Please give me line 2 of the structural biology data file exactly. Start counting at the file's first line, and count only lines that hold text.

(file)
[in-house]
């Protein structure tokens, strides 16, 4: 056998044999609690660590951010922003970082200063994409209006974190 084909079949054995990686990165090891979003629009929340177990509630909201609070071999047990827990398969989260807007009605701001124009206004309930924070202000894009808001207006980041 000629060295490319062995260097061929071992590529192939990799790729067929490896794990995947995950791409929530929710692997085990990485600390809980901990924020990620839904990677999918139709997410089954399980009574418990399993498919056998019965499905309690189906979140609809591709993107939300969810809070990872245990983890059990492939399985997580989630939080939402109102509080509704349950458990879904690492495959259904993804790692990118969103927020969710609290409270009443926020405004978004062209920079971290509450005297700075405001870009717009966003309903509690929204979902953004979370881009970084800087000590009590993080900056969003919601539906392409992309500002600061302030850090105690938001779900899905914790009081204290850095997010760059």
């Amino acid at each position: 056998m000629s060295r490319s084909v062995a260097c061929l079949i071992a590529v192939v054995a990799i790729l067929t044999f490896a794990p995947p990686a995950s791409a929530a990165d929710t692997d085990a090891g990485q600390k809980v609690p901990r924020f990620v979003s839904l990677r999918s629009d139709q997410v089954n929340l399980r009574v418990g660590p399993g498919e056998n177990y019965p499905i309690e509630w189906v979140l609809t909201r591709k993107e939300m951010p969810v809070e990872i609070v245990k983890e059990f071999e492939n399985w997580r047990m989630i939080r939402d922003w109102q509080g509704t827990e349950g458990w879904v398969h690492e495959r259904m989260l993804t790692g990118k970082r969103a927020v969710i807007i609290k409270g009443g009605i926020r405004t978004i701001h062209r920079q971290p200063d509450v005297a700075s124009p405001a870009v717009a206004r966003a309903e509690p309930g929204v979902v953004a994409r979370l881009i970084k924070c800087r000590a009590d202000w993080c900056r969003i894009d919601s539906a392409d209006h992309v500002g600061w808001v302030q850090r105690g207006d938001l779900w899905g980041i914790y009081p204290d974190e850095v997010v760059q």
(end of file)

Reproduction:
């Protein structure tokens, strides 16, 4: 056998044999609690660590951010922003970082200063994409209006974190 084909079949054995990686990165090891979003629009929340177990509630909201609070071999047990827990398969989260807007009605701001124009206004309930924070202000894009808001207006980041 000629060295490319062995260097061929071992590529192939990799790729067929490896794990995947995950791409929530929710692997085990990485600390809980901990924020990620839904990677999918139709997410089954399980009574418990399993498919056998019965499905309690189906979140609809591709993107939300969810809070990872245990983890059990492939399985997580989630939080939402109102509080509704349950458990879904690492495959259904993804790692990118969103927020969710609290409270009443926020405004978004062209920079971290509450005297700075405001870009717009966003309903509690929204979902953004979370881009970084800087000590009590993080900056969003919601539906392409992309500002600061302030850090105690938001779900899905914790009081204290850095997010760059």